(3) 
where denotes the groundtruth data available for training data, and denotes the CNN satisfying (2). Now, by defining as a rightinverse of , i.e. , we have
for some , since the right inverse is not unique due to the existence of the null space. See Fig. 2 for the decomposition of . Thus, is a feasible solution for (3), since
(4) 
and the data fidelity constraint is automatically satisfied due to the definition of the right inverse. Therefore, the neural network training problem to satisfy (4) can be equivalently represented by
(5) 
where denotes the training data set composed of groundtruth image an its truncated projection. A typical example of the right inverse for the truncated Radon transform is the inverse Radon transform, which can be implemented by the filtered backprojection (FBP) algorithm. Thus, in (5) can be implemented using the FBP.
After the neural network is learned, the inference can be done simply by processing FBP reconstruction image from a truncated radon data using the neural network , i.e. . The details of the network and the training procedure will be discussed in the following section.
Iii Method
Iiia Data Set
Ten subject data sets from AAPM LowDose CT Grand Challenge were used in this paper. Out of ten sets, eight sets were used for network training. The other two sets were used for validation and test, respectively. The provided data sets were originally acquired in helical CT, and were rebinned from the helical CT to angular scan fanbeam CT. The size artifact free CT images are reconstructed from the rebinned fanbeam CT data using FBP algorithm. From the CT image, sinogram is numerically obtained using a forward projection operator. The number of detector in numerical experiment is 736. Only 350 detectors in the middle of 736 detectors are used to simulate the truncated projection data. Using this, we reconstruct ROI images.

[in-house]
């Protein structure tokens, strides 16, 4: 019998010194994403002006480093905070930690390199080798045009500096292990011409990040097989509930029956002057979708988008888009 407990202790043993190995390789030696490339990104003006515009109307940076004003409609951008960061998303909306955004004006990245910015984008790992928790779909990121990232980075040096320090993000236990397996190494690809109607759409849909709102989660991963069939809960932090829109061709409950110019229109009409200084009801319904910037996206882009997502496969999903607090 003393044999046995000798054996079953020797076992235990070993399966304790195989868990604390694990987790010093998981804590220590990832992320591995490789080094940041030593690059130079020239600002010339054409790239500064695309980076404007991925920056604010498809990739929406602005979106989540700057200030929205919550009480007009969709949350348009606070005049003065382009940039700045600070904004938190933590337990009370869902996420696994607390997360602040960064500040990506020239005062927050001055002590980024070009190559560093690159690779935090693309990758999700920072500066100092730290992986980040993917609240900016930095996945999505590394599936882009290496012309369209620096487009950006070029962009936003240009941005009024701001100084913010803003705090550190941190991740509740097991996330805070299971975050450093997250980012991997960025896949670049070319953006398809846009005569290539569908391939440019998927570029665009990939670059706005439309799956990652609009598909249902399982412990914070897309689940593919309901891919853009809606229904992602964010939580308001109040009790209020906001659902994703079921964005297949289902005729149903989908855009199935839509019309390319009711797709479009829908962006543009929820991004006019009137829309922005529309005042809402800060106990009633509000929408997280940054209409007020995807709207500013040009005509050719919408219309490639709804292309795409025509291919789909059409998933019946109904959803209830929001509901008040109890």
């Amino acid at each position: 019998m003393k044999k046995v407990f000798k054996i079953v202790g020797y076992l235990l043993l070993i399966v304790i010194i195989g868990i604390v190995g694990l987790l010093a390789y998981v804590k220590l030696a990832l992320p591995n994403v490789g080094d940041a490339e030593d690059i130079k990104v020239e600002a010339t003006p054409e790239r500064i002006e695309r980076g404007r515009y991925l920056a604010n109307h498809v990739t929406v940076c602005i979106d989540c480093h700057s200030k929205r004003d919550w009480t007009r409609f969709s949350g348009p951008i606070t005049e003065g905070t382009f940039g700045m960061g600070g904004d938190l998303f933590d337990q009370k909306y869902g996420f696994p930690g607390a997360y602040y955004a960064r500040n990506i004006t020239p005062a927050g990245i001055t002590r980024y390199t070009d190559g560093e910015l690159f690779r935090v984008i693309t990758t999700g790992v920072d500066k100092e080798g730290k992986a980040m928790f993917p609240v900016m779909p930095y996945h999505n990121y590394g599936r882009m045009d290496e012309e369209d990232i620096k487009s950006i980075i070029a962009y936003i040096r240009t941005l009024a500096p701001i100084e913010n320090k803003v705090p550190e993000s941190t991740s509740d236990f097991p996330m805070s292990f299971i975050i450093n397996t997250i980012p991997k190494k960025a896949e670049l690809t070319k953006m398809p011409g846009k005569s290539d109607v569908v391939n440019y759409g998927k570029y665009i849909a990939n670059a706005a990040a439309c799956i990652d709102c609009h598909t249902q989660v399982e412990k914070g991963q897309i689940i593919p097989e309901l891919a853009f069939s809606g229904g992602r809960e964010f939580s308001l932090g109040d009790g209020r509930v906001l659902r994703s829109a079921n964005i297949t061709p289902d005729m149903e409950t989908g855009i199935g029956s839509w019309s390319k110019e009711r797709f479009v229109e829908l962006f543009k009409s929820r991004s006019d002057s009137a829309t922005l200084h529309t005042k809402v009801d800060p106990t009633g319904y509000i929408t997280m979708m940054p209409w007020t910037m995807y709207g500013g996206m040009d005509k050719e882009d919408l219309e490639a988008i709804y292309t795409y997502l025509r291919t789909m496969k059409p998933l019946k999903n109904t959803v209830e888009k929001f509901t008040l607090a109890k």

IiiB Network Architecture
The proposed network is shown in Fig. 3. The first layer is the FBP layer that reconstructs the cuppingartifact corrupted images from the truncated projection data, which is followed by a modified architecture of UNet [12]. A yellow arrow in Fig. 3 is the basic operator and consists of
convolutions followed by a rectified linear unit and batch normalization. The yellow arrows between the seperate blocks at every stage are omitted. A red arrow is a
average pooling operator and is located between the stages. The average pooling operator doubles the number of channels and reduces the size of the layers by four. Conversely, a blue arrow is average unpooling operator, reducing the number of channels by half and increasing the size of the layer by four. A violet arrow is the skip and concatenation operator. A green arrow is the simple convolution operator generating the final reconstruction image.IiiC Network training
The proposed network was implemented using MatConvNet toolbox in MATLAB R2015a environment. Processing units used in this research are Intel Core i77700 central processing unit and GTX 1080Ti graphics processing unit. Stochastic gradient reduction was used to train the network. As shown in Fig. 3, the inputs of the network are the truncated projection data, i.e. . The target data corresponds to the 256